Latin America and the Caribbean 2030: Scenarios for the Future

On December 10, the Atlantic Council – in collaboration with the Inter-American Development Bank (IDB) – hosted the first regional roundtable on “Latin America and the Caribbean 2030: Scenarios for the Future” in Lima, Peru. Led by Jason Marczak, Deputy Director of the Latin America Center, and Peter Engelke, Senior Fellow at the Strategic Foresight Initiative (SFI) within the Atlantic Council’s Brent Scowcroft Center, the private roundtable brought together thirty of the Andean region’s top thought leaders on national, regional, and global trends. The meeting helped distill the emerging trends and uncertainties that will most likely shape the region over the next fifteen years, and the policy interventions that might shape alternative futures or scenarios.

The Peru roundtable is a part of a one-year project on the future of Latin America and the Caribbean led by the Atlantic Council’s Adrienne Arsht Latin America Center and Strategic Foresight Initiative (SFI), in collaboration with the IDB. The project is based on the recognition that policymakers must often focus their attention on crises, overwhelming foresight in strategic planning and policy with the crush of events.

The event featured keynote remarks by Minister of Labor of Peru, Daniel Ysau Maurate Romero, who stressed the importance of the dialogue and of bringing “technical experts together to help gather best practices.” According to the Minister, “Latin America and the Caribbean need to stop relying on primary exports and start investing in innovation and technology.” “It is fundamental to invest in human capital in order to achieve sustainable development.” He also expressed concern for youth unemployment.

Following Minister Maurate, the potential impact of the initiative was highlighted by Viviana Caro, IDB Country Representative in Peru, and Victor Vargas, President of CEPLAN – the national planning agency of Peru and the Atlantic Council’s local partner for the roundtable. Finally, Barry Hughes, Director of the Pardee Center and Creator of the International Futures Model (IFs) being used for the Atlantic Council’s quantitative forecasting, gave some initial visions of Latin America and the Caribbean in 2030 to kick off the conversation.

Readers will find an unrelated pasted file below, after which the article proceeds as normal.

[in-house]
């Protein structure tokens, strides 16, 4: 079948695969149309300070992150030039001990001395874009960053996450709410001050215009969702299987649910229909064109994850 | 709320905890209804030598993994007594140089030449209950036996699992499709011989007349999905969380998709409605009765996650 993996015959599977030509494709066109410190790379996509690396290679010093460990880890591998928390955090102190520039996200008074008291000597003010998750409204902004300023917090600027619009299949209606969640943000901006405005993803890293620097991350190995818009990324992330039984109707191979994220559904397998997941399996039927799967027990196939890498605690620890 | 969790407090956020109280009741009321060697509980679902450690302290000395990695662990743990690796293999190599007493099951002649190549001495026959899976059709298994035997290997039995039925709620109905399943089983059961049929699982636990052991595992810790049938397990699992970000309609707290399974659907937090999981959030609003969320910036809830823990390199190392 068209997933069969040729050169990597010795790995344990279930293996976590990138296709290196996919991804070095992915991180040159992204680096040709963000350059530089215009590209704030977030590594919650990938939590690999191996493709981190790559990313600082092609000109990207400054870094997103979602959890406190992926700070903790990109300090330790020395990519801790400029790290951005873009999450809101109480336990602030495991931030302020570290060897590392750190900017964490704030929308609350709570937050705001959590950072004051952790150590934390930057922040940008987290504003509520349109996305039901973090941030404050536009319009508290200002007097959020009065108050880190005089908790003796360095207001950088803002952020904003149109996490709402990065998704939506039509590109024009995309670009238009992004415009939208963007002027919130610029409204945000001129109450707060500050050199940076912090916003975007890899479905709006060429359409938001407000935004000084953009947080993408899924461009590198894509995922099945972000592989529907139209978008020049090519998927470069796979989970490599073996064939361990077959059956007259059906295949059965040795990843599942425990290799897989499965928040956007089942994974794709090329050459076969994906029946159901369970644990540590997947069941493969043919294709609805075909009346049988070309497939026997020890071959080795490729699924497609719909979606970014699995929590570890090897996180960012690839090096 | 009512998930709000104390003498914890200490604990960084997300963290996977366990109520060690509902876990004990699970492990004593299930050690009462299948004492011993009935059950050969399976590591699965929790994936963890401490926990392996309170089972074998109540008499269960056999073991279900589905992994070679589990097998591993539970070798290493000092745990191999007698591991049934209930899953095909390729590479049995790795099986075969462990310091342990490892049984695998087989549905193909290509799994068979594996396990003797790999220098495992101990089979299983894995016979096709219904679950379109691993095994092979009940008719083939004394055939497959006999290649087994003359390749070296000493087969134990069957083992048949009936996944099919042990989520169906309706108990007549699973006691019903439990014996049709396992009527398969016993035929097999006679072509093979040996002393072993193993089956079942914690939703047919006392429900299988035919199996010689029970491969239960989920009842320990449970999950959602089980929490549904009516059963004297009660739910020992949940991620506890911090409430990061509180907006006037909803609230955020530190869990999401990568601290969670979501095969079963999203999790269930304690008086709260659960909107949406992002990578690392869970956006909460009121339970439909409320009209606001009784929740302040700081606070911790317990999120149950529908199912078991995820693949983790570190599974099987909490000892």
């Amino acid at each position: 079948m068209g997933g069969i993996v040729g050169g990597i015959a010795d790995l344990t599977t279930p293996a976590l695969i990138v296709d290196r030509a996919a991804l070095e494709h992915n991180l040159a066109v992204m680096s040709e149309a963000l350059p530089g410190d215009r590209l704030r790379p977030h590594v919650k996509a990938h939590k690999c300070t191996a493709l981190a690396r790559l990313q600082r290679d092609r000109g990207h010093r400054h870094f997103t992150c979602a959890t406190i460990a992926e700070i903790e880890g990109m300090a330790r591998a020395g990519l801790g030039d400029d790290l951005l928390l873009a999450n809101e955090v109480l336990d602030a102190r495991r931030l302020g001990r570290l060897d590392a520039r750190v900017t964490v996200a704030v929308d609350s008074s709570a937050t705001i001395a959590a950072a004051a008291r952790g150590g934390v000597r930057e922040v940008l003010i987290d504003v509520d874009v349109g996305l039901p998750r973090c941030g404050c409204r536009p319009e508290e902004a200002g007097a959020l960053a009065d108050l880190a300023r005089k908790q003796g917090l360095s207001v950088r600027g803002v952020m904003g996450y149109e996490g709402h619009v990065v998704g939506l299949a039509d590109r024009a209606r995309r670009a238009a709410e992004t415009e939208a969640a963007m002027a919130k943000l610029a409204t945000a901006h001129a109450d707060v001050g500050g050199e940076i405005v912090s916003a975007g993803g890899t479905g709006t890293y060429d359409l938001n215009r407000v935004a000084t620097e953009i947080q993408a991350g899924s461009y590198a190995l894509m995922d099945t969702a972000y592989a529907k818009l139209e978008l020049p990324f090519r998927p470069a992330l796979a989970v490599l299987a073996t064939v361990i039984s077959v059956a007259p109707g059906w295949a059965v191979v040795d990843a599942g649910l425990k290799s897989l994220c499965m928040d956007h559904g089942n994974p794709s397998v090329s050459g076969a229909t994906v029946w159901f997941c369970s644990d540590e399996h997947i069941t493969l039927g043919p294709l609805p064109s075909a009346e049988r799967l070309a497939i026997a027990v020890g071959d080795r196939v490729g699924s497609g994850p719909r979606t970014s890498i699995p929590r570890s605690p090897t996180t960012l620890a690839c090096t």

Participants from Venezuela, Colombia, Ecuador, Peru, and Bolivia had a vigorous discussion about their visions for the future. Cecilia Lopez, former Senator of Colombia, noted that Latin America is in a crucial moment of transition, “where unique recipes, such as the macroeconomics of populism, have vanished as they are doomed unsustainable.” “Oftentimes, politicians are forced to worry about the next elections rather than the next generation.” Lopez sees the prospects of the future through a gender lens. “Women are forced to stay back home without any possibility to enter the economy,” she said. “Feminine discourse is strong, but public discourse is far from reaching gender equality, because people in the government seats – who are mainly men – are not interested.” As a result, “the violence [against woman] is terrible, and adolescent abortions and maternal mortality remain serious issues to tackle in Latin America.”

“We must prepare to overcome the key trends towards the future, such as demographic changes, climate change, or food security,” added Jordy Vilchez, Director of the Peruvian Government Futures Agency. “Latin America experienced a steady growth until recent years, mainly due to Chinese demand, but this has come to a halt and we are now experiencing a crisis in productivity.” In tackling this immense challenge, “the role of strategic foresight – which has allowed for private sector growth in the region – needs to be strengthened,” asserted Vilchez.

Speaking about her excitement for the project, Caterina Tuci, participant from the National Secretariat of Higher Education in Ecuador, affirmed “politicians are incentivized when they see neutral projects.” “When you present policy-makers with multiple apolitical solutions, with a technical consultancy focus, it creates a trustworthy environment and viable options that they are likely to pursue.” In her experience with the education system in Ecuador, Tuci affirms that Ecuador’s investment in education is higher than any other country in the world. “Results will not be seen today – these are long term investments – and it is not a typical behavior of a Latin American country. These are Ecuadorian best practices that other countries should be replicating,” said Tuci.

The culmination of the Futures project will be a publication in the summer of 2016 that will map out the trends shaping the region’s future and will develop alternative scenarios and recommendations to the year 2030. Expert consultations in Washington, DC and in-region; ambassadorial roundtables in Washington, DC; and two regional roundtables in Peru and Brazil – as well as smaller working groups in San Salvador, El Salvador, and Mexico City, Mexico – will help inform the publication. The Peruvian chapter is a story of success. The road to Brazil, our second regional Futures roundtable, is very promising. Stay tuned for exciting news about the future of Latin American and the Caribbean in 2030.